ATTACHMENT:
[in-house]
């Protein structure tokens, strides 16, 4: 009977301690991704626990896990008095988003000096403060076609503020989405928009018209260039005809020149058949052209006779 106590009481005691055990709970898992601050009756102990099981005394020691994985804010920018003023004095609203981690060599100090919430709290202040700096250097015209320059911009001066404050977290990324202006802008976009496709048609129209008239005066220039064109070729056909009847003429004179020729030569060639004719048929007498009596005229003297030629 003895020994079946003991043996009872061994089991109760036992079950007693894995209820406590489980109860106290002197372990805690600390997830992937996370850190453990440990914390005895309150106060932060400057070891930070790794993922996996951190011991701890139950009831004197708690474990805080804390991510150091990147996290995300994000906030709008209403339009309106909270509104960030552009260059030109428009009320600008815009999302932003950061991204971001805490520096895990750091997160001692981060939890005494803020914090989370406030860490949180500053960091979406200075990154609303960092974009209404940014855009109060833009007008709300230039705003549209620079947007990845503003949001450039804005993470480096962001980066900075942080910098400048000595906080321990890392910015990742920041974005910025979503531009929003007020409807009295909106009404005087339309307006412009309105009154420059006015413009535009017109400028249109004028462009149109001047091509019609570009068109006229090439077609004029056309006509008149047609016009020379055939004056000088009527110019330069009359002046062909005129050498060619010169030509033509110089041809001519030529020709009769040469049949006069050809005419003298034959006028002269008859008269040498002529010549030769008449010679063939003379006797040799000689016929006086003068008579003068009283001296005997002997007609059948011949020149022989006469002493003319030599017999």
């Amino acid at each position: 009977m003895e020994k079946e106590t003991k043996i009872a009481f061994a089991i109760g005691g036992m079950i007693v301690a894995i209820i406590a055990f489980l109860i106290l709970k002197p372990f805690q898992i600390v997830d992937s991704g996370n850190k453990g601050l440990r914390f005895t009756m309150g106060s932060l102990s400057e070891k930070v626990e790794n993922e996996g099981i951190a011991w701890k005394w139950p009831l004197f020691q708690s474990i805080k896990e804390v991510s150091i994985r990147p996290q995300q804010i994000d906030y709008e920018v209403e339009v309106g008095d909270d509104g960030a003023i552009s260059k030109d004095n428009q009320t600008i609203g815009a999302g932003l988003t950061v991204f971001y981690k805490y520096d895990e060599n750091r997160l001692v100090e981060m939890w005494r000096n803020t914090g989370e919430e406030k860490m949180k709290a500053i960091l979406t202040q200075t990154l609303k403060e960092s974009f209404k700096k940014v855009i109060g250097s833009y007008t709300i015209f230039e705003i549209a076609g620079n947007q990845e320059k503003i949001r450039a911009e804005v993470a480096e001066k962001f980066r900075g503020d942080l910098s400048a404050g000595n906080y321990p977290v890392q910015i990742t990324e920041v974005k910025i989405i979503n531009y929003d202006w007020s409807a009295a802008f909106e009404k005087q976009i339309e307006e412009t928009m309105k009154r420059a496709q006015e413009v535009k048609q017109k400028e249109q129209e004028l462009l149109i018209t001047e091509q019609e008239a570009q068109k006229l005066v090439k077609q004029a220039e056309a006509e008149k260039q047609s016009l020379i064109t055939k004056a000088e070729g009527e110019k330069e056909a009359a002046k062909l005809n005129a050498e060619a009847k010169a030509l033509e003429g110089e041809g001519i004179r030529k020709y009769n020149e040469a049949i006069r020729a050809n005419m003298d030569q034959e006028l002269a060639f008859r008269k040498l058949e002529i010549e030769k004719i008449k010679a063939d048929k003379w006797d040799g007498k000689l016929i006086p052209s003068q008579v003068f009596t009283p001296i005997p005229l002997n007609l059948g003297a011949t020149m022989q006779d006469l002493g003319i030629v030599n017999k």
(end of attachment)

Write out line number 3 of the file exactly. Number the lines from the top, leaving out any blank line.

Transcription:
């Amino acid at each position: 009977m003895e020994k079946e106590t003991k043996i009872a009481f061994a089991i109760g005691g036992m079950i007693v301690a894995i209820i406590a055990f489980l109860i106290l709970k002197p372990f805690q898992i600390v997830d992937s991704g996370n850190k453990g601050l440990r914390f005895t009756m309150g106060s932060l102990s400057e070891k930070v626990e790794n993922e996996g099981i951190a011991w701890k005394w139950p009831l004197f020691q708690s474990i805080k896990e804390v991510s150091i994985r990147p996290q995300q804010i994000d906030y709008e920018v209403e339009v309106g008095d909270d509104g960030a003023i552009s260059k030109d004095n428009q009320t600008i609203g815009a999302g932003l988003t950061v991204f971001y981690k805490y520096d895990e060599n750091r997160l001692v100090e981060m939890w005494r000096n803020t914090g989370e919430e406030k860490m949180k709290a500053i960091l979406t202040q200075t990154l609303k403060e960092s974009f209404k700096k940014v855009i109060g250097s833009y007008t709300i015209f230039e705003i549209a076609g620079n947007q990845e320059k503003i949001r450039a911009e804005v993470a480096e001066k962001f980066r900075g503020d942080l910098s400048a404050g000595n906080y321990p977290v890392q910015i990742t990324e920041v974005k910025i989405i979503n531009y929003d202006w007020s409807a009295a802008f909106e009404k005087q976009i339309e307006e412009t928009m309105k009154r420059a496709q006015e413009v535009k048609q017109k400028e249109q129209e004028l462009l149109i018209t001047e091509q019609e008239a570009q068109k006229l005066v090439k077609q004029a220039e056309a006509e008149k260039q047609s016009l020379i064109t055939k004056a000088e070729g009527e110019k330069e056909a009359a002046k062909l005809n005129a050498e060619a009847k010169a030509l033509e003429g110089e041809g001519i004179r030529k020709y009769n020149e040469a049949i006069r020729a050809n005419m003298d030569q034959e006028l002269a060639f008859r008269k040498l058949e002529i010549e030769k004719i008449k010679a063939d048929k003379w006797d040799g007498k000689l016929i006086p052209s003068q008579v003068f009596t009283p001296i005997p005229l002997n007609l059948g003297a011949t020149m022989q006779d006469l002493g003319i030629v030599n017999k």